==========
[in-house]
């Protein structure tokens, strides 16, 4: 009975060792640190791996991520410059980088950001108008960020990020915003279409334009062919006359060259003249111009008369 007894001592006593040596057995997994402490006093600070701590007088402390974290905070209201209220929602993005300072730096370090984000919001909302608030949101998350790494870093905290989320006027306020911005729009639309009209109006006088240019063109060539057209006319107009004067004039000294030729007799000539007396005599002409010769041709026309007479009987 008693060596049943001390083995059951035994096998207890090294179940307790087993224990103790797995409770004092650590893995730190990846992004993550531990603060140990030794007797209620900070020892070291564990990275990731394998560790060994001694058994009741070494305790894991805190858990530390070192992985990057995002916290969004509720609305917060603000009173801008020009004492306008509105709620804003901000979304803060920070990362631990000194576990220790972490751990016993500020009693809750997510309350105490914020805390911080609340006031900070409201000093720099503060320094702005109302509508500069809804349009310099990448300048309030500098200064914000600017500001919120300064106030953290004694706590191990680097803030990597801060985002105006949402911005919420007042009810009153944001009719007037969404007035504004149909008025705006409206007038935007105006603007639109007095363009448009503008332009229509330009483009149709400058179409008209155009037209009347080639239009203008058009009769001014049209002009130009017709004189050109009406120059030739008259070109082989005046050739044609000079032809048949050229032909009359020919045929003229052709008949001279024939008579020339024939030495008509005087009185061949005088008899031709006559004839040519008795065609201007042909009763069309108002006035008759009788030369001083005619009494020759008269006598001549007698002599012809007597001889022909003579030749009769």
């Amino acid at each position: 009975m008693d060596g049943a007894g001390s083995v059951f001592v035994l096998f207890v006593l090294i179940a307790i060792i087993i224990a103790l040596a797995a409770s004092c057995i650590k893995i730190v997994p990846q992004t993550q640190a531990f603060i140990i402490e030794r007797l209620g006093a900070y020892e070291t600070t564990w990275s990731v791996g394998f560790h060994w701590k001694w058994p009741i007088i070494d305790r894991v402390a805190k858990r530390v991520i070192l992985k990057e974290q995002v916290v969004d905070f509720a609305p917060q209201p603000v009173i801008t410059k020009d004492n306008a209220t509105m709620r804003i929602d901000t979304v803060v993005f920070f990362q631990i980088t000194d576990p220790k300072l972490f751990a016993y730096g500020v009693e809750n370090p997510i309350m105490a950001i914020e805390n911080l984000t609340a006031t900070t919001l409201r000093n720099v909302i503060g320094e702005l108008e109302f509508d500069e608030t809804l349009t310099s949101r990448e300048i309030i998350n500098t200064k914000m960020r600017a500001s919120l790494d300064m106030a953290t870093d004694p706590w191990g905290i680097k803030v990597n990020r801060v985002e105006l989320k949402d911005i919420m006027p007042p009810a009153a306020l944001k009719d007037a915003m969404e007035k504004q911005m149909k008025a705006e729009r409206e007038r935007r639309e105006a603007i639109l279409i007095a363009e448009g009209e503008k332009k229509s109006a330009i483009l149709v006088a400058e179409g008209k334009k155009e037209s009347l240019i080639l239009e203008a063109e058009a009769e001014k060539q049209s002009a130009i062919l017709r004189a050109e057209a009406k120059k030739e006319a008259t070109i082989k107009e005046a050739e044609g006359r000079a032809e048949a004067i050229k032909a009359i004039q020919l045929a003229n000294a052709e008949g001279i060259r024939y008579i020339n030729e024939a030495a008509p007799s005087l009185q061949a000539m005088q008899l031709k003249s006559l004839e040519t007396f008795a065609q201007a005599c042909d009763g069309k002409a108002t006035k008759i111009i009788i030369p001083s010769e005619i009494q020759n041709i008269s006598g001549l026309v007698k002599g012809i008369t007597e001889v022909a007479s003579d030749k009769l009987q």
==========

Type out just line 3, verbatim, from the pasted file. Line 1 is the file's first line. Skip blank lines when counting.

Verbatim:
């Amino acid at each position: 009975m008693d060596g049943a007894g001390s083995v059951f001592v035994l096998f207890v006593l090294i179940a307790i060792i087993i224990a103790l040596a797995a409770s004092c057995i650590k893995i730190v997994p990846q992004t993550q640190a531990f603060i140990i402490e030794r007797l209620g006093a900070y020892e070291t600070t564990w990275s990731v791996g394998f560790h060994w701590k001694w058994p009741i007088i070494d305790r894991v402390a805190k858990r530390v991520i070192l992985k990057e974290q995002v916290v969004d905070f509720a609305p917060q209201p603000v009173i801008t410059k020009d004492n306008a209220t509105m709620r804003i929602d901000t979304v803060v993005f920070f990362q631990i980088t000194d576990p220790k300072l972490f751990a016993y730096g500020v009693e809750n370090p997510i309350m105490a950001i914020e805390n911080l984000t609340a006031t900070t919001l409201r000093n720099v909302i503060g320094e702005l108008e109302f509508d500069e608030t809804l349009t310099s949101r990448e300048i309030i998350n500098t200064k914000m960020r600017a500001s919120l790494d300064m106030a953290t870093d004694p706590w191990g905290i680097k803030v990597n990020r801060v985002e105006l989320k949402d911005i919420m006027p007042p009810a009153a306020l944001k009719d007037a915003m969404e007035k504004q911005m149909k008025a705006e729009r409206e007038r935007r639309e105006a603007i639109l279409i007095a363009e448009g009209e503008k332009k229509s109006a330009i483009l149709v006088a400058e179409g008209k334009k155009e037209s009347l240019i080639l239009e203008a063109e058009a009769e001014k060539q049209s002009a130009i062919l017709r004189a050109e057209a009406k120059k030739e006319a008259t070109i082989k107009e005046a050739e044609g006359r000079a032809e048949a004067i050229k032909a009359i004039q020919l045929a003229n000294a052709e008949g001279i060259r024939y008579i020339n030729e024939a030495a008509p007799s005087l009185q061949a000539m005088q008899l031709k003249s006559l004839e040519t007396f008795a065609q201007a005599c042909d009763g069309k002409a108002t006035k008759i111009i009788i030369p001083s010769e005619i009494q020759n041709i008269s006598g001549l026309v007698k002599g012809i008369t007597e001889v022909a007479s003579d030749k009769l009987q």